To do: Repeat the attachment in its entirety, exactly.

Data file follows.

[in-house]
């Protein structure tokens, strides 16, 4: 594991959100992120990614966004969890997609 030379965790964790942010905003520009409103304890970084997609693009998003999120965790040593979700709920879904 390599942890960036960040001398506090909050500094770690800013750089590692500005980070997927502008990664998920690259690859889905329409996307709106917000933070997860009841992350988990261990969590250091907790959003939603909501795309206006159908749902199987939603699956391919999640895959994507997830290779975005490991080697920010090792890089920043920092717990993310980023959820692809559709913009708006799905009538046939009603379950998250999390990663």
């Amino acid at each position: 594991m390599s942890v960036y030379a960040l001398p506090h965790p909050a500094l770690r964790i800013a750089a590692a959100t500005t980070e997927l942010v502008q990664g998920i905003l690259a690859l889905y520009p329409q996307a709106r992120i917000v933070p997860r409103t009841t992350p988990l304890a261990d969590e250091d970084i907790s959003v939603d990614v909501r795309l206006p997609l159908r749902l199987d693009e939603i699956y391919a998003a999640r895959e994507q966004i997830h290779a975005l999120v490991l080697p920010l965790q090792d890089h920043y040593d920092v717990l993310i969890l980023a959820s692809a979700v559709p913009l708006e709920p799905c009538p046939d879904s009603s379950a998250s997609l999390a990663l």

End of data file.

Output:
[in-house]
């Protein structure tokens, strides 16, 4: 594991959100992120990614966004969890997609 030379965790964790942010905003520009409103304890970084997609693009998003999120965790040593979700709920879904 390599942890960036960040001398506090909050500094770690800013750089590692500005980070997927502008990664998920690259690859889905329409996307709106917000933070997860009841992350988990261990969590250091907790959003939603909501795309206006159908749902199987939603699956391919999640895959994507997830290779975005490991080697920010090792890089920043920092717990993310980023959820692809559709913009708006799905009538046939009603379950998250999390990663």
């Amino acid at each position: 594991m390599s942890v960036y030379a960040l001398p506090h965790p909050a500094l770690r964790i800013a750089a590692a959100t500005t980070e997927l942010v502008q990664g998920i905003l690259a690859l889905y520009p329409q996307a709106r992120i917000v933070p997860r409103t009841t992350p988990l304890a261990d969590e250091d970084i907790s959003v939603d990614v909501r795309l206006p997609l159908r749902l199987d693009e939603i699956y391919a998003a999640r895959e994507q966004i997830h290779a975005l999120v490991l080697p920010l965790q090792d890089h920043y040593d920092v717990l993310i969890l980023a959820s692809a979700v559709p913009l708006e709920p799905c009538p046939d879904s009603s379950a998250s997609l999390a990663l």